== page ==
As technology improves, features that were once limited to expensive professional models often become available to the masses, but will this ever be true for full-frame sensors? Nikon’s Senior VP David Lee was recently asked this question in an interview with TWICE, and here’s what he said:
I think that there are definitely two different approaches here. What we’re seeing is that sensor performance continues to improve, but obviously there’s really a need for bulk because with a full-size sensor there’s a real low-light performance benefit, high speed performance, framing rates, and so on and so forth. So, I think you’ll definitely continue to see the higher-end pro consumer continue to have that large format. It’s definitely needed in the D3 and D700. You’ll see that technology continue to improve and grow, but the DX sensor form factor is also important. The compactness of the D3100 and D5100 is very popular. I don’t think one approach will ever overtake the other because of the overall image capabilities and the light performance capabilities.
Seems like he either misunderstood the question, or decided to beat around the bush. It’s an interesting question though — will any of the big manufacturers shake up the industry by being the first to put a full-frame sensor in a consumer-level camera? The sensors have already jumped from pro-level cameras to prosumer-level ones starting in 2005 with the Canon 5D, so it seems like the next logical step will be the consumer level. A sub-$1000 full-frame camera. Now that’s a thought.
Time-lapse photographer Randy Halverson spent three months hunting thunderstorms at night in central South Dakota using a Canon 5D Mark II, Canon 60D, and Canon T2i. Capturing both the storms and the Milky Way in the same shots proved to be a difficult task:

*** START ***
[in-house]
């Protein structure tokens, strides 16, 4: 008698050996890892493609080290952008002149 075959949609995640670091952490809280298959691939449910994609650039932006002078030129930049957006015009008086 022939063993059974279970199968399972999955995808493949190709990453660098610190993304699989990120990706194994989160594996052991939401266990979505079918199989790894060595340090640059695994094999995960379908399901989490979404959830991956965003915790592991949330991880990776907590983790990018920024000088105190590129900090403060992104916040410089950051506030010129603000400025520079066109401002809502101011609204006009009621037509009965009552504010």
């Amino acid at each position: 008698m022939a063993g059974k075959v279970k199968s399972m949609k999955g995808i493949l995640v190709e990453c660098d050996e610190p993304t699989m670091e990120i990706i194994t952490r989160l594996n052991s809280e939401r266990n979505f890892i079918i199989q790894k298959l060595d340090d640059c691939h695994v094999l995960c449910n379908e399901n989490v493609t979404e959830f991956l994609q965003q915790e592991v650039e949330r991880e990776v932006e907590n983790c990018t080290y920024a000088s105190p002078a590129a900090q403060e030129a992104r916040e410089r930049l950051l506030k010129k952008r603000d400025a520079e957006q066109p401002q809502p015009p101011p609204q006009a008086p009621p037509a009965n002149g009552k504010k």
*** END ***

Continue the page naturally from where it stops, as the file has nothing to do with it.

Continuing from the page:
One of the challenges in making this video, was trying to get good storm and star shots. The opportunity doesn’t come along very often, the storm has to be moving the right speed and the lightning can overexpose the long exposures. I had several opportunities this summer to get storm and star shots. In one instance, within a minute of picking up the camera and dolly, 70mph winds hit. One storm was perfect, it came straight towards the setup, then died right before it reached it. [#]
In the end, he captured enough photographs to create this 3-minute-long time-lapse video showing the galaxy floating overhead while storm clouds roll in. Lightning photos are one thing, but seeing storms sweep across the scene at night is incredible.
Lost in the commotion of Sony’s awesome camera announcements was the official unveiling of the LA-EA2 A-mount adapter, which we reported on a couple weeks ago. This fancy lens adapter lets you use Sony’s Alpha line of DSLR lenses with NEX mirrorless bodies without the loss of autofocus functionality by having a translucent mirror and autofocus system baked into the adapter itself!
Adding a large lens and electronic viewfinder to a NEX body leaves you with one strange looking camera, but the ability to use your existing lens collection on a new mirrorless camera is definitely a big deal (hopefully Canon and Nikon offer something similar if they announce mirrorless cameras soon). The LA-EA2 will cost $400 when it arrives in November.